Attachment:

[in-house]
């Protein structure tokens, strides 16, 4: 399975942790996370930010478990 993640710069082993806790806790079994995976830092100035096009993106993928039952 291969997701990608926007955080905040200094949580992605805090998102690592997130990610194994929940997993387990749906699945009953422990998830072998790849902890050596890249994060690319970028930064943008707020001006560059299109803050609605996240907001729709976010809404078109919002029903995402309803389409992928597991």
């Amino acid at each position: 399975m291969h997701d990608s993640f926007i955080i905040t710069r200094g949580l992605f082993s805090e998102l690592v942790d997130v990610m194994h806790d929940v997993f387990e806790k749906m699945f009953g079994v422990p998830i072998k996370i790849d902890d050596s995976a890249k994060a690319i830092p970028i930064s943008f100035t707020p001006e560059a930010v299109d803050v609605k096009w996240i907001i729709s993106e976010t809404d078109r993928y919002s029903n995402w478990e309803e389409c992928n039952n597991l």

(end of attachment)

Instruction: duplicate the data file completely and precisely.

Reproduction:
[in-house]
């Protein structure tokens, strides 16, 4: 399975942790996370930010478990 993640710069082993806790806790079994995976830092100035096009993106993928039952 291969997701990608926007955080905040200094949580992605805090998102690592997130990610194994929940997993387990749906699945009953422990998830072998790849902890050596890249994060690319970028930064943008707020001006560059299109803050609605996240907001729709976010809404078109919002029903995402309803389409992928597991």
């Amino acid at each position: 399975m291969h997701d990608s993640f926007i955080i905040t710069r200094g949580l992605f082993s805090e998102l690592v942790d997130v990610m194994h806790d929940v997993f387990e806790k749906m699945f009953g079994v422990p998830i072998k996370i790849d902890d050596s995976a890249k994060a690319i830092p970028i930064s943008f100035t707020p001006e560059a930010v299109d803050v609605k096009w996240i907001i729709s993106e976010t809404d078109r993928y919002s029903n995402w478990e309803e389409c992928n039952n597991l």